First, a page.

Family jailed after selling counterfeit cigarettes
Four members of a Seaham family have been sentenced to jail after being found guilty of selling counterfeit cigarettes and tobacco.
The couple made hundreds of thousands of pounds in the process, with the potential turnover of the business estimated at between £936,000 and £1.2 million over the course of three years.
Following a tip-off, our trading standards team conducted six test purchases from the house in August and September 2016, where several brands of cigarettes were bought from both Mr and Mrs Brace at their door.
As part of the investigation, it was identified that there were up to ten customers per hour and around 120 per day visiting the house between the opening hours of 8am to 8pm. Purchases were also made from children in school uniform.
The five brands of counterfeit cigarettes purchased were all found to have failed a 'reduced ignition propensity' test, meaning that they would continue to burn once lit, unlike proper cigarettes, which self-extinguish when not being smoked. This significantly increases the risk of fire from an unattended cigarette.
A raid on the property recovered a total of 1,141 packs of cigarettes with a street value of £4,000, along with 414 packs of 50g rolling tobacco worth £3,186.
Inside the house, cigarettes were stacked on the kitchen work surface along with a float of money and list of prices, and a notebook containing details of cigarettes and money figures was deliberately hidden in a cushion on the sofa.
Ian Brace's brother, David Brace, 41, who lived across the road in Everton Drive, was also discovered to be involved in the business, storing Turners rolling tobacco at his home until it was needed in the shop.
Ian Brace's sister, Julie Wilkinson, 49, from Calvert Terrace in Murton, was also found to be running the business when the couple were away on holiday, with records and stock lists showing she sold over £1,800 of stock in just a few days.
Ian Brace pleaded guilty to charges of selling or distributing counterfeit goods, supplying tobacco without a combined health warning and supplying tobacco without a general health warning. He was handed sentences of two years and four months and another of ten months, to run concurrently.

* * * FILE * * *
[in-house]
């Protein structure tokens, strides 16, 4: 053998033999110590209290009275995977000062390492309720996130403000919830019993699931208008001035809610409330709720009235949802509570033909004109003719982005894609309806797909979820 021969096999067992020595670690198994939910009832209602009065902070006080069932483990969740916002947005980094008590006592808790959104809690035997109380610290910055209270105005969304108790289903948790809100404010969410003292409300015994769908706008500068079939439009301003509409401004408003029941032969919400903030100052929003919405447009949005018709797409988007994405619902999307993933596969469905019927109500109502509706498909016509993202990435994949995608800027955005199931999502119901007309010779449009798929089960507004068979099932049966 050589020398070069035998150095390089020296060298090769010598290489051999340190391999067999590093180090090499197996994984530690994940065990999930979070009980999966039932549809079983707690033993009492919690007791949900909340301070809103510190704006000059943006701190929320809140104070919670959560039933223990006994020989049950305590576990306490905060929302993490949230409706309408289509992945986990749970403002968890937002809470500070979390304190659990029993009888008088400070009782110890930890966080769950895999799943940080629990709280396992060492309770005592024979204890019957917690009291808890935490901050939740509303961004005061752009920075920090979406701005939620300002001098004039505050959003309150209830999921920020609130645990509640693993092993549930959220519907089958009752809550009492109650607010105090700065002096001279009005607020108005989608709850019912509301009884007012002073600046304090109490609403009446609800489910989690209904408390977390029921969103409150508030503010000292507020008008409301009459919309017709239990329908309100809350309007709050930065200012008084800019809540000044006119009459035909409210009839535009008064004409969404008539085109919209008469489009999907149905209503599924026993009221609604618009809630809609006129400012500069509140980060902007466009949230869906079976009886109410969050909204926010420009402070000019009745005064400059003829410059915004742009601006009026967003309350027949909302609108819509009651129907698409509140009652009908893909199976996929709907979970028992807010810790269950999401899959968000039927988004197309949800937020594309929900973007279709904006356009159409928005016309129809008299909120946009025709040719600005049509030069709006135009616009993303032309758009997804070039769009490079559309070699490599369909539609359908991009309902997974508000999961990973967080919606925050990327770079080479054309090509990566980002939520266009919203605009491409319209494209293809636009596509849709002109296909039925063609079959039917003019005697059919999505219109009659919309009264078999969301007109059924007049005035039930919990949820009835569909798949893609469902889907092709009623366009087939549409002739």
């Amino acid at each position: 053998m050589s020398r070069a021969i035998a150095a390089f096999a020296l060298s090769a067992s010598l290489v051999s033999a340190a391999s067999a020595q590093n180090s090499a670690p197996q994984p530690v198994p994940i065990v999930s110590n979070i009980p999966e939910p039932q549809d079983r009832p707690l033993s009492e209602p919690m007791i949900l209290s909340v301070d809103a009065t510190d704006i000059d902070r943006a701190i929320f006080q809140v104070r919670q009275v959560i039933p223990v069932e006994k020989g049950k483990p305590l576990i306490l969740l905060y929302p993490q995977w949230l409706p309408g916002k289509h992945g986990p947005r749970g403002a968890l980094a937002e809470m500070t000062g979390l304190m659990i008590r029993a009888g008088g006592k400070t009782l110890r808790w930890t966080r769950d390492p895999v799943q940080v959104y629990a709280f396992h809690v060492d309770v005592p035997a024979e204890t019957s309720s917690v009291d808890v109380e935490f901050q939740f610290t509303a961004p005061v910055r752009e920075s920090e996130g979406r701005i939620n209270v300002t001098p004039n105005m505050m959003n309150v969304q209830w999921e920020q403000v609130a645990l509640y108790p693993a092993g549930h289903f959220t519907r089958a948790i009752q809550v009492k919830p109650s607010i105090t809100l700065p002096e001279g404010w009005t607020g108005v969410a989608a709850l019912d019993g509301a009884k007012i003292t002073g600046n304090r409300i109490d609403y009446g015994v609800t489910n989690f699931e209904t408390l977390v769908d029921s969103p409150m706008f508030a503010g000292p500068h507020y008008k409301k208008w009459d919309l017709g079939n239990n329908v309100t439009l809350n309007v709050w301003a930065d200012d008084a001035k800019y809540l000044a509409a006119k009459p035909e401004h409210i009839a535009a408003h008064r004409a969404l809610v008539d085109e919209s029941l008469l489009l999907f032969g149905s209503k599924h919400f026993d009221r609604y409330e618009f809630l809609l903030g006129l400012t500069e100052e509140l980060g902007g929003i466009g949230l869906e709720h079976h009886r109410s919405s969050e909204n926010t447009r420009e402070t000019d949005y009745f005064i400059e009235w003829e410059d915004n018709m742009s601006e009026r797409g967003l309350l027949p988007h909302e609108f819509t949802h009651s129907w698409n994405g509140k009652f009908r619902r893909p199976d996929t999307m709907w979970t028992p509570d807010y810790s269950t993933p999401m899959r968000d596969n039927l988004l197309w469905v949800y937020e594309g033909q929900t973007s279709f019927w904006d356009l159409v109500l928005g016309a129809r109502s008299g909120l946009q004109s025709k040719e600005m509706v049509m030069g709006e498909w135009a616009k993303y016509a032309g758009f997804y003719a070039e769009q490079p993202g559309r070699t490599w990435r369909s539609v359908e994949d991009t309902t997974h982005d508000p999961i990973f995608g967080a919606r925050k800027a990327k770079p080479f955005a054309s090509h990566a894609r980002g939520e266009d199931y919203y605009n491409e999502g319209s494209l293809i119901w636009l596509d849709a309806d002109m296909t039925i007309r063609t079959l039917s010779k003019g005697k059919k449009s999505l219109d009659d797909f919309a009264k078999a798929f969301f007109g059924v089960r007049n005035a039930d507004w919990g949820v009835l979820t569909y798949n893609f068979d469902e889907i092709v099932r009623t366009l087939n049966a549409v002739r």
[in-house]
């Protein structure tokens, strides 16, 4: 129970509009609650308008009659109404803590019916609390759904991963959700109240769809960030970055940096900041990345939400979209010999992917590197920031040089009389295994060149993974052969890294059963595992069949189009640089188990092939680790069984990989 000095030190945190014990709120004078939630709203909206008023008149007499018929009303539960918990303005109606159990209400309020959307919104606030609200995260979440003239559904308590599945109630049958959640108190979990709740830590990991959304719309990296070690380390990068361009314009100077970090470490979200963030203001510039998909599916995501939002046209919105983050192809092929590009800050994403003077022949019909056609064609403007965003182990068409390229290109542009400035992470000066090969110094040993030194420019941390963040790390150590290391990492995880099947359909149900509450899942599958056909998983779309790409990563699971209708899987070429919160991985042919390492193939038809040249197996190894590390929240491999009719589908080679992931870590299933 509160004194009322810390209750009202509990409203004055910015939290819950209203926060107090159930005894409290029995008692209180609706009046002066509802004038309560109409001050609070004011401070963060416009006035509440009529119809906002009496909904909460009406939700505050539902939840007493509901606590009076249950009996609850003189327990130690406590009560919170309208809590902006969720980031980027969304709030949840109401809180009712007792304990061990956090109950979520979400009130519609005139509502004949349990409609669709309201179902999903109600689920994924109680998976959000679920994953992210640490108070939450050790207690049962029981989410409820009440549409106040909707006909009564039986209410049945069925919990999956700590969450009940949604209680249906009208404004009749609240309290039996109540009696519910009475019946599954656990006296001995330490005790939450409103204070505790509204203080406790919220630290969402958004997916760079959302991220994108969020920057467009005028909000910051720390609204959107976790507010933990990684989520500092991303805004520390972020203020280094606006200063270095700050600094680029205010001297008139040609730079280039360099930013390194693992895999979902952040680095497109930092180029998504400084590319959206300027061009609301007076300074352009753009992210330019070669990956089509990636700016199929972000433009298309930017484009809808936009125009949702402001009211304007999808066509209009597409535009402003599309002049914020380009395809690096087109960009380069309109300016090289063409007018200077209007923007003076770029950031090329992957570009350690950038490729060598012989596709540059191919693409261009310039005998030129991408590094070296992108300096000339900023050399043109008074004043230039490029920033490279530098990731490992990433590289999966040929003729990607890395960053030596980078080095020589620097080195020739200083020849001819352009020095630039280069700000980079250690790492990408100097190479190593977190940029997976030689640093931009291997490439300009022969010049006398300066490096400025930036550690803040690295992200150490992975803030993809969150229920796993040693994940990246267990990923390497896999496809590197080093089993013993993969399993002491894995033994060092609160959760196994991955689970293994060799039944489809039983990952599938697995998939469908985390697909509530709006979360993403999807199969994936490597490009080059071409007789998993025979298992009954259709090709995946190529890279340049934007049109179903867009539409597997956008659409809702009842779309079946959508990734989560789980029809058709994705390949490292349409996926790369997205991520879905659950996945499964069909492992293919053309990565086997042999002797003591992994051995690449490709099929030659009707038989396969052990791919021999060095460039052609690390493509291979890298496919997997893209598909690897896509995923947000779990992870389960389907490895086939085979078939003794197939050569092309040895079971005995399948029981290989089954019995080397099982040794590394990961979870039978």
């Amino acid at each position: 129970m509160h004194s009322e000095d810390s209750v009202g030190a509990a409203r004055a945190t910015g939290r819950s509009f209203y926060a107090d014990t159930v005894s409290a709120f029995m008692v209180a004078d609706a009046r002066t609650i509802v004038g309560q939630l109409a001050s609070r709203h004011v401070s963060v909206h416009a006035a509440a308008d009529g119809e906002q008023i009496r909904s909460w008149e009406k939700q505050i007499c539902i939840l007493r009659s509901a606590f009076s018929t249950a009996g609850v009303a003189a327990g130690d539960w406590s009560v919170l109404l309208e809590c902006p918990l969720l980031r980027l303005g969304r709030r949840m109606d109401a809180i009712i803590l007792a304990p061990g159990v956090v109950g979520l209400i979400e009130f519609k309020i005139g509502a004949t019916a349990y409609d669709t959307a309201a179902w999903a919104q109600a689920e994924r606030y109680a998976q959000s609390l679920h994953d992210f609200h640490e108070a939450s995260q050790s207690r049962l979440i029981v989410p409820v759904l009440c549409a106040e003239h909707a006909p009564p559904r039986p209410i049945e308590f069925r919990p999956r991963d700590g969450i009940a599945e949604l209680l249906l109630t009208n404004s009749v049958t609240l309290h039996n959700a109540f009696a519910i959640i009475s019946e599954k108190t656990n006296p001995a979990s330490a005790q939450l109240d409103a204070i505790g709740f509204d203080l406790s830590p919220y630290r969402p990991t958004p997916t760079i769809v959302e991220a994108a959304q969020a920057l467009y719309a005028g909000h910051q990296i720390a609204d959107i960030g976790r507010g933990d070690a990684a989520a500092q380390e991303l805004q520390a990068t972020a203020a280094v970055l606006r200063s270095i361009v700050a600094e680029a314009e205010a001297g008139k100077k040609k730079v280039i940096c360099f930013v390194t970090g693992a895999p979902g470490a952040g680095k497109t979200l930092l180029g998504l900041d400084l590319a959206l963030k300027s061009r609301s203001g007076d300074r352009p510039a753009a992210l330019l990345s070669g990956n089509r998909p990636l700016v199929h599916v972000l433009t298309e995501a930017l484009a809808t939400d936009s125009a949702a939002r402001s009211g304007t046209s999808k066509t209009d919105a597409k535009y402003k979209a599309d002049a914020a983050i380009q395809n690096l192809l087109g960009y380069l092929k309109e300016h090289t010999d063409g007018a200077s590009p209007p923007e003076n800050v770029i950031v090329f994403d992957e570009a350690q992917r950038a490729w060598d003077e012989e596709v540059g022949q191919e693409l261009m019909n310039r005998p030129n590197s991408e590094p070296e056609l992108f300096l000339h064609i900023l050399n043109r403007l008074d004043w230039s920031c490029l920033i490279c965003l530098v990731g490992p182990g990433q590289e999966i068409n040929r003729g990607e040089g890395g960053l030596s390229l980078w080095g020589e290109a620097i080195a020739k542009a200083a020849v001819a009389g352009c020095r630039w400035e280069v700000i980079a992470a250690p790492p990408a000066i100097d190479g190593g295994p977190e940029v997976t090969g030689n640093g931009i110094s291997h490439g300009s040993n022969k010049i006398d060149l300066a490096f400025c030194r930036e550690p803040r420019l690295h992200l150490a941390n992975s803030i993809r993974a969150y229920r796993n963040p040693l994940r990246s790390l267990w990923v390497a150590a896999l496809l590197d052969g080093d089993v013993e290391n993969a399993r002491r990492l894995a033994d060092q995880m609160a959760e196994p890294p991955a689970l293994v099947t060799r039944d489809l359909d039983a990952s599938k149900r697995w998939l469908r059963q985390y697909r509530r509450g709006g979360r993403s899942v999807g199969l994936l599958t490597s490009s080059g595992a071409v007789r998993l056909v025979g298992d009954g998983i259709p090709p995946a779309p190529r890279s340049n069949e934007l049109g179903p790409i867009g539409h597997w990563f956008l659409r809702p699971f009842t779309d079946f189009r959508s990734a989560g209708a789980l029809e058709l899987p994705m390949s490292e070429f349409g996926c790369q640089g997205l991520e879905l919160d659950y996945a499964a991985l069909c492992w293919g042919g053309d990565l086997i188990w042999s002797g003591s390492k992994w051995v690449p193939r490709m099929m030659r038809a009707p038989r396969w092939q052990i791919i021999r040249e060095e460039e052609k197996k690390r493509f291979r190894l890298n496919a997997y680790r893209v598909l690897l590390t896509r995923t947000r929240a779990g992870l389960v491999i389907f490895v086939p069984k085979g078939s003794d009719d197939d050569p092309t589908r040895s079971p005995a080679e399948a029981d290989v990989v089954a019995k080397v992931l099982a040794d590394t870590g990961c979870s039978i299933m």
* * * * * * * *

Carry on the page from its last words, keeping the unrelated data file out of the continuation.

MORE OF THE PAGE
Julie Brace, who in mitigation said she did not play a managerial role in the business, was found guilty of the same charges and given a 16 month sentence and another of ten months to run at the same time.
David Brace pleaded guilty to supplying tobacco without a combined health warning and although he said his offending was only on one day, was handed a 10 month sentence. Julie Wilkinson, who claimed her role in the business was limited, pleaded guilty to selling or distributing counterfeit goods and was given an eight month sentence.
Joanne Waller, our head of environment, health and consumer protection, said: "We are committed to cracking down on illegal tobacco which has serious consequences for our health and, as this case itself identifies, makes it easier for young people to smoke.
"Our officers will continue to investigate anyone selling illegal tobacco from either retail or domestic premises and sellers breaking the law face being brought before the courts and facing fines or imprisonment. In appropriate cases we will also use the Proceeds of Crime Act to target the money made by this offending and take the cash out of crime and hit criminals in the pocket.
"We would ask that anyone who believes they have information on the sale of illegal tobacco to let us know by contacting the confidential reporting line on 0300 999 0000 or via the Keep it Out website."
Anyone wishing to give up smoking can seek free help from Smokefreelife, County Durham, which supports residents to give up the habit and lead a healthier, smokefree life. Call 0191 369 2016 or 0800 772 0565 for more information.